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Proceedings Paper

A final evaluation of pedestrian detection and tracking from a moving platform
Author(s): Barry A. Bodt; Richard Camden
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Paper Abstract

This work represents the fifth in a series of studies on safe operations of unmanned ground vehicles in the proximity of pedestrians. The U.S. Army Research Laboratory (ARL), the National Institute of Standards and Technology (NIST), and the Robotics Collaborative Technology Alliance (RCTA) conducted the study on the campus of NIST in Gaithersburg, MD in 2009, the final year of the RCTA. The experiment was to assess the performance of six RCTA algorithms to detect and track moving pedestrians from sensors mounted on a moving platform. Sensors include 2-D and 3-D LADAR, 2-D SICK, and stereovision. Algorithms reported only detected human tracks. NIST ground truth methodology was used to assess the algorithm-reported detections as to true positive, misclassification, or false positive as well as distance to first detection and elapsed tracking time. A NIST-developed viewer facilitated real-time data checking and subsequent analysis. Factors of the study include platform speed, pedestrian speed, and clutter density in the environment. Pedestrian motion was choreographed to ensure similar perspective from the platform regardless of experimental conditions. Pedestrians were upright in the principal study, but excursions examined group movement, nonlinear paths, occluded paths, and alternative postures. We will present the findings of this study and benchmark detection and tracking for subsequent robotic research in this program. We also address the impact of this work on pedestrian avoidance.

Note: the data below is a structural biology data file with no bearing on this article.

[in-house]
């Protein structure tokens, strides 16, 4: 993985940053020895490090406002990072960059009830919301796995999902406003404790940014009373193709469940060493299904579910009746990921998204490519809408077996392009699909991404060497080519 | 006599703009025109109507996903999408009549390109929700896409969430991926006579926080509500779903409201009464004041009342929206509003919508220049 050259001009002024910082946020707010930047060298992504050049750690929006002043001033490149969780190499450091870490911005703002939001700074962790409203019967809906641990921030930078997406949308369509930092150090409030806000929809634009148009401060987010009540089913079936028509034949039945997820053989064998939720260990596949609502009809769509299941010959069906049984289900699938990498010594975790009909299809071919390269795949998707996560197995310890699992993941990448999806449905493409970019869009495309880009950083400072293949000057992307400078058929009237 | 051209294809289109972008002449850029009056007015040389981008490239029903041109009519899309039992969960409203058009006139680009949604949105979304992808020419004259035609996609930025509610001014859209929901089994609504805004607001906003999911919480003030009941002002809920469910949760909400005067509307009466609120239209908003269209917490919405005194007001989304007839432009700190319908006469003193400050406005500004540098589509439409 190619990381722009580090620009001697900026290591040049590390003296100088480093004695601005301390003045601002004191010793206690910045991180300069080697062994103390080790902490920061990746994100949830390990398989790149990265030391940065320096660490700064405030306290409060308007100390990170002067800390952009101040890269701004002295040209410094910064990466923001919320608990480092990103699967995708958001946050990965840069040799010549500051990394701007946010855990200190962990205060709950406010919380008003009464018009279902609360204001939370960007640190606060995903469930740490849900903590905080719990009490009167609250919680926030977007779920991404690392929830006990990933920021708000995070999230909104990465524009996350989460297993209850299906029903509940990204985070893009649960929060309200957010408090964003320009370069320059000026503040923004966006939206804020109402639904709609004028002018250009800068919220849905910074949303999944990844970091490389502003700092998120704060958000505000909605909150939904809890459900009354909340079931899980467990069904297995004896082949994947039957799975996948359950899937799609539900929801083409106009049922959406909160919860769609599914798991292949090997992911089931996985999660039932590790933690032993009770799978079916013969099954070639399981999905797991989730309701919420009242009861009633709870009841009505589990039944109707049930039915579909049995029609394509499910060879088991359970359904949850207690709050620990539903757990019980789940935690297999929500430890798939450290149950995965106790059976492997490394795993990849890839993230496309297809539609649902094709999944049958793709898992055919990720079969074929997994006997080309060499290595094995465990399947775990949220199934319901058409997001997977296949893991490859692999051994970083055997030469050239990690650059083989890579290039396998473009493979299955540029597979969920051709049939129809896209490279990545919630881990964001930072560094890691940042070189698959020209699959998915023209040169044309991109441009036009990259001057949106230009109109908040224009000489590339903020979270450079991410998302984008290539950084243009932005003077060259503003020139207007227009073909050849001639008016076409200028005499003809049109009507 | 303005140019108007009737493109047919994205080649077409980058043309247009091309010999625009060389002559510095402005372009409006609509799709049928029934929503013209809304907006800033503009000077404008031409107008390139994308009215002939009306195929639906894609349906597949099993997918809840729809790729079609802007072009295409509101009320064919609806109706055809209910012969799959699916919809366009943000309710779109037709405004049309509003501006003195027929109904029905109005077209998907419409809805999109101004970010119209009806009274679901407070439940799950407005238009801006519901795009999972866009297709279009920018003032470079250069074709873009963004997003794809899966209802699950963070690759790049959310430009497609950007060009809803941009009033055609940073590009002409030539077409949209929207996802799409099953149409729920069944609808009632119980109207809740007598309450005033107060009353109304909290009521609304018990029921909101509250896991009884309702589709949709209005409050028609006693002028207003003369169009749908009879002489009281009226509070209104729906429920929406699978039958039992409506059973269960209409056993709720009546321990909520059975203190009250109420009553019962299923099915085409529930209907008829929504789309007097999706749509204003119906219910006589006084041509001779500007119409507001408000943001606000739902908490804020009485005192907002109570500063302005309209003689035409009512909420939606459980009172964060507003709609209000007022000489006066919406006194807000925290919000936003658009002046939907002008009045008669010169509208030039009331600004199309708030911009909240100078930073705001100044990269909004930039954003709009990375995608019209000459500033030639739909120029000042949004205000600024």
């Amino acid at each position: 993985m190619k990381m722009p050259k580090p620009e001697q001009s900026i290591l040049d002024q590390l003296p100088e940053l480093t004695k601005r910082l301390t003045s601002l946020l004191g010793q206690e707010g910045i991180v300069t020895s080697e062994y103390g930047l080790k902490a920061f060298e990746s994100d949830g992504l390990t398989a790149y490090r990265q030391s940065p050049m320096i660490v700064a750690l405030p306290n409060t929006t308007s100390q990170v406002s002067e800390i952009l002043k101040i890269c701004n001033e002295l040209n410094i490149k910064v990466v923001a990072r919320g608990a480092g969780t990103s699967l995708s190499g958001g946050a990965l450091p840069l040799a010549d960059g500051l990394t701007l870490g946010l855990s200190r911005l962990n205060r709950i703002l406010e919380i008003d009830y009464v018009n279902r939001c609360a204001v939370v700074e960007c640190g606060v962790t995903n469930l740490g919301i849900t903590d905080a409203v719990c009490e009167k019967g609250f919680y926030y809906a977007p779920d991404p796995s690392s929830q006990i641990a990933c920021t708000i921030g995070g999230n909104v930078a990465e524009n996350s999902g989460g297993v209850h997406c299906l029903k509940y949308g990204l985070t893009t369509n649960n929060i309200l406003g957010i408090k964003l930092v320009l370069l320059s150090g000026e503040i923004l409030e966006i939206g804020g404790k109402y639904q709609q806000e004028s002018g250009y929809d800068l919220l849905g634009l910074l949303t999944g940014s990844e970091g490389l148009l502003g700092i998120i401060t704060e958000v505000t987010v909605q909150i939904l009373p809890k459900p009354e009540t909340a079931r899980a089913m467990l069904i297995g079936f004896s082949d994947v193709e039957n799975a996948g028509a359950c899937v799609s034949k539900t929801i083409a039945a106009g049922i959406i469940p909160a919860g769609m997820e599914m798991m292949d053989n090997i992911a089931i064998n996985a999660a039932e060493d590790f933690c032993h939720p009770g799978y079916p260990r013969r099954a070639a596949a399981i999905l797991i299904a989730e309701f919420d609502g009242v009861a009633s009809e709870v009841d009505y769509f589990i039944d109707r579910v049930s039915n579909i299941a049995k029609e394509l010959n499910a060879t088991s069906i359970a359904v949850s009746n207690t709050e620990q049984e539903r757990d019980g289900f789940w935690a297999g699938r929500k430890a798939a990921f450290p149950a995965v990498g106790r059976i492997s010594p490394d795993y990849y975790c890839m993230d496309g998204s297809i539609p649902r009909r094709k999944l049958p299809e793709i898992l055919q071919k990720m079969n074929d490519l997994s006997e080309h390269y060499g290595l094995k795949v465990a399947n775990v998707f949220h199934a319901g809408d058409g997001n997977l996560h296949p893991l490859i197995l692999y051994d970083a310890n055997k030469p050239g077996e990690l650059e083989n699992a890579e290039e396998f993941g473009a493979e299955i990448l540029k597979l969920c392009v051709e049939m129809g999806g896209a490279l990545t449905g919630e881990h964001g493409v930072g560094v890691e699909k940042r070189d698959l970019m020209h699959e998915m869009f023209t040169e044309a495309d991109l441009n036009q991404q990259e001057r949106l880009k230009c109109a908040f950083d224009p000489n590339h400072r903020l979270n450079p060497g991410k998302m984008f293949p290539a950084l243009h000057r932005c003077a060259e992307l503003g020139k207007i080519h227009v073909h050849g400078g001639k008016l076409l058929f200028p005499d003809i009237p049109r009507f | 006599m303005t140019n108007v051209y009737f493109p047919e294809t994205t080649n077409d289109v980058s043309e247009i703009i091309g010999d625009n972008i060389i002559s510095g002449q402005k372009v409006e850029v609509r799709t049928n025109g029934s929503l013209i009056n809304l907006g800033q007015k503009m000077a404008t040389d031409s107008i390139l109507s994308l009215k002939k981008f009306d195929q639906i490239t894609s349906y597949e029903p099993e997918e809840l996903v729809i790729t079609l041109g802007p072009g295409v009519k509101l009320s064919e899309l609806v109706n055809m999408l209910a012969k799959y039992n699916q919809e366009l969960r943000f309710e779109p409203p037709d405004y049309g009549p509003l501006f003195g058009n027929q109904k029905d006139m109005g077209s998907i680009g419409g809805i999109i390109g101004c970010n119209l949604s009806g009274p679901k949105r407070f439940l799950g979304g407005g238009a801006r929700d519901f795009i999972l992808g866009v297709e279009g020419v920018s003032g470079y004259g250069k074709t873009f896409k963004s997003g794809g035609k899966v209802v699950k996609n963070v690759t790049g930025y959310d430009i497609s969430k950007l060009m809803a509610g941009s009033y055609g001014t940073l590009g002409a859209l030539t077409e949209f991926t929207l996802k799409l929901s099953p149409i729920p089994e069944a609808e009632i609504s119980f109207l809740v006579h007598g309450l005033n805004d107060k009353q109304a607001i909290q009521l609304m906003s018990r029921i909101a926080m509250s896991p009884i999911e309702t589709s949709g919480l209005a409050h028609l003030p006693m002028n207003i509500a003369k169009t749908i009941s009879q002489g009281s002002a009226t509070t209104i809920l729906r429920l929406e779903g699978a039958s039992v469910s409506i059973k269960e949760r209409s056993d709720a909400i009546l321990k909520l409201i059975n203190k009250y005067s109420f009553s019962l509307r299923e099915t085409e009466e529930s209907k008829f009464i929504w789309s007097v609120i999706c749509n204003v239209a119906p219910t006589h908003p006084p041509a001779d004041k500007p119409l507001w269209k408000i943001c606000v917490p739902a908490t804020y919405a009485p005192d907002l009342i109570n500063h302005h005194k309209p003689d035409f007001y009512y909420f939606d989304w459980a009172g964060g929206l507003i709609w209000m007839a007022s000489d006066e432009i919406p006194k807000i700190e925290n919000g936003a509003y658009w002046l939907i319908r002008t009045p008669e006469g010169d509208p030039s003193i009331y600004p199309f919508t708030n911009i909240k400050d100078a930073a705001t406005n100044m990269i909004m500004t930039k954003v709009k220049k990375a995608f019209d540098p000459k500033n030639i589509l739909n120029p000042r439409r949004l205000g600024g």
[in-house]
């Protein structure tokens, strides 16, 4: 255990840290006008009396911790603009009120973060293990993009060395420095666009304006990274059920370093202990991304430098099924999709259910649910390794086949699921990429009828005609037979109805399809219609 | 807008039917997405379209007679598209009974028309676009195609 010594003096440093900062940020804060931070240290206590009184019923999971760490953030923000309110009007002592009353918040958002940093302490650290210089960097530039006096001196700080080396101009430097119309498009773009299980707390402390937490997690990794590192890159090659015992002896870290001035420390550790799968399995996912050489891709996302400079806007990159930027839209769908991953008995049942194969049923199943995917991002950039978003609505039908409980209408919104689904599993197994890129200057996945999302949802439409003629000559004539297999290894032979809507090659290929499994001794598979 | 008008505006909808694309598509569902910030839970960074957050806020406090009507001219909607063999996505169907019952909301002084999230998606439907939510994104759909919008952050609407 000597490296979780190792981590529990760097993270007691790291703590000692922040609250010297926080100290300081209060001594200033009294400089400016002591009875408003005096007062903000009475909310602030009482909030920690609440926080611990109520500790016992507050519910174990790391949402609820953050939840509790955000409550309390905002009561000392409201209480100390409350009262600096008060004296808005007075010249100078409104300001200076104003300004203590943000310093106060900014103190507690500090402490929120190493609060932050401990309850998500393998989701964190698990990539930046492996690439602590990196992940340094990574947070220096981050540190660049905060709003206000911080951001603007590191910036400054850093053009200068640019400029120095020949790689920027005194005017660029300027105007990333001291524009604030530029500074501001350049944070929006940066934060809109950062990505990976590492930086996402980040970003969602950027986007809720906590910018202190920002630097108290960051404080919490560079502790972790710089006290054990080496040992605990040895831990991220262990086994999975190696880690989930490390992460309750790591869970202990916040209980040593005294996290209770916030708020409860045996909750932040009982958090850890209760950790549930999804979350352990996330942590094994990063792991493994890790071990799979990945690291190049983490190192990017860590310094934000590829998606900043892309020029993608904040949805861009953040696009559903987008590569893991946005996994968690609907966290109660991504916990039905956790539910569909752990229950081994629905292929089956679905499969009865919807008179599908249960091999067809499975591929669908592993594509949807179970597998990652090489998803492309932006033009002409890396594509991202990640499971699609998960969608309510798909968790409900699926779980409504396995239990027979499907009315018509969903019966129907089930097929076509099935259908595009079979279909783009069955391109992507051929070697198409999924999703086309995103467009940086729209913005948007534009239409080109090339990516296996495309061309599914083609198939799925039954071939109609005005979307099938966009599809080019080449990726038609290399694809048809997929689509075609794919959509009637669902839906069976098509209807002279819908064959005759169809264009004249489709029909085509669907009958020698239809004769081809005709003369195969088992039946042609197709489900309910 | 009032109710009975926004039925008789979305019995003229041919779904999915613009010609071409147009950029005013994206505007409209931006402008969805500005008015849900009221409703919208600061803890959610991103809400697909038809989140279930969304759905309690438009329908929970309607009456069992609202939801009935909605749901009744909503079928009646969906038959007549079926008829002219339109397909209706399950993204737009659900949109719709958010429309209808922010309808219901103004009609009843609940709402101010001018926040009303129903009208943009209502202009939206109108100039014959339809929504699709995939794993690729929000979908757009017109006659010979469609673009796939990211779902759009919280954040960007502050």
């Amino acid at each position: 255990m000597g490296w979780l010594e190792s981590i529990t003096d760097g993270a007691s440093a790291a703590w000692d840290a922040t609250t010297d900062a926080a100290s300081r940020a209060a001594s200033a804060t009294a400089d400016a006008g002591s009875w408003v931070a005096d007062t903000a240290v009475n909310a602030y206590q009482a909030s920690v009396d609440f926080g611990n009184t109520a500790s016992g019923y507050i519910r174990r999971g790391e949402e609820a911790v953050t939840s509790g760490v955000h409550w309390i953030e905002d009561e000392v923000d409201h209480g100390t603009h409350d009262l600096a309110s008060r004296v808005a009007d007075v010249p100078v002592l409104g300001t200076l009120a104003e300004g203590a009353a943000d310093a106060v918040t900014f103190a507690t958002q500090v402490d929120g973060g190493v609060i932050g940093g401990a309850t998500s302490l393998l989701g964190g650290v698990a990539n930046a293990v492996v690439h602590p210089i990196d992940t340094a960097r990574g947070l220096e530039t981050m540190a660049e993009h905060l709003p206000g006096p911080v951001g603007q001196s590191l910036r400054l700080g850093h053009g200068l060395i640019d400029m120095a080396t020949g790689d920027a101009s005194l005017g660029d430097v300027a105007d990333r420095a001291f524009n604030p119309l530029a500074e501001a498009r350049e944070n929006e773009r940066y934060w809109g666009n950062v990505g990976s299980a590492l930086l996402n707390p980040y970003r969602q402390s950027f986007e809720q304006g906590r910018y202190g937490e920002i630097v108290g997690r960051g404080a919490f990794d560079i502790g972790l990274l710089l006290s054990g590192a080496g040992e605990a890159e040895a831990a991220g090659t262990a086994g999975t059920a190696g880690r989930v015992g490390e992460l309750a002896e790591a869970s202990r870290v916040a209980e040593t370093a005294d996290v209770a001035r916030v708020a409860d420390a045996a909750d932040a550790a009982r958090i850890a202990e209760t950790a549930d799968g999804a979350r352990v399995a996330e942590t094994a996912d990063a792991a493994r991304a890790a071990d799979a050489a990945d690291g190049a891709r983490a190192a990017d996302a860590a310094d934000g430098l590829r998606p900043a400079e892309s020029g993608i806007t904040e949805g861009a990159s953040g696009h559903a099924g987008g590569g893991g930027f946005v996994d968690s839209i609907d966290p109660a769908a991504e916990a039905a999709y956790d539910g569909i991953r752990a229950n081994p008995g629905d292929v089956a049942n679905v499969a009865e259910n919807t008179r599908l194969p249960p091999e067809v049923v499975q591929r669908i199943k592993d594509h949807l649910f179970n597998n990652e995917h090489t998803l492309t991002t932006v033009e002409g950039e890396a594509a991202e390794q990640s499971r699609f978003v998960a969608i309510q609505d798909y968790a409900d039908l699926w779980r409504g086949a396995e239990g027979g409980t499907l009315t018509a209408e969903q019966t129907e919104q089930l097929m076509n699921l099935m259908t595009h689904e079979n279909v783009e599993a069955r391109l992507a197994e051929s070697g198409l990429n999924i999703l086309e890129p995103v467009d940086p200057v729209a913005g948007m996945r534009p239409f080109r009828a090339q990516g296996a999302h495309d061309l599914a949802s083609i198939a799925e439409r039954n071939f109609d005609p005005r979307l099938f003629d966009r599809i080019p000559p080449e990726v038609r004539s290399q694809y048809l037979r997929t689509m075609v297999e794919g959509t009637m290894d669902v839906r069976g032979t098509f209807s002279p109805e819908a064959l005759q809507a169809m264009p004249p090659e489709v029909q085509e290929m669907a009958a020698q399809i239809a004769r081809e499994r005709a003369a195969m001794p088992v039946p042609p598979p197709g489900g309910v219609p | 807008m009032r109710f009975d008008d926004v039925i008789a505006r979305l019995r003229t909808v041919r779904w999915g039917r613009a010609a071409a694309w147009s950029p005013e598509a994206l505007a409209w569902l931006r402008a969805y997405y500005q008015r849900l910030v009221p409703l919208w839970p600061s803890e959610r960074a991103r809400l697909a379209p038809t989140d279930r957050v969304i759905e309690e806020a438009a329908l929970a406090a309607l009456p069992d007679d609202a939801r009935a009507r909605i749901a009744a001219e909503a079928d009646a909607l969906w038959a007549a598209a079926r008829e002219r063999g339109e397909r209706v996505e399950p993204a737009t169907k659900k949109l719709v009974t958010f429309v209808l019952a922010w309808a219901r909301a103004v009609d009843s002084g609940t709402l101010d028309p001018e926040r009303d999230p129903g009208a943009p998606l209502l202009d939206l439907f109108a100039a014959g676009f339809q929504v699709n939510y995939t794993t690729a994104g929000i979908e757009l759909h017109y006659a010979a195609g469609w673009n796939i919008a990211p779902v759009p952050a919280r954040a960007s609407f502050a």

Paper Details

Date Published: 7 May 2010
PDF: 12 pages
Proc. SPIE 7692, Unmanned Systems Technology XII, 76920H (7 May 2010); doi: 10.1117/12.850490
Show Author Affiliations
Barry A. Bodt, U.S. Army Research Lab. (United States)
Richard Camden, MPRI, a division of L3 Services Group (United States)

Published in SPIE Proceedings Vol. 7692:
Unmanned Systems Technology XII
Grant R. Gerhart; Douglas W. Gage; Charles M. Shoemaker, Editor(s)

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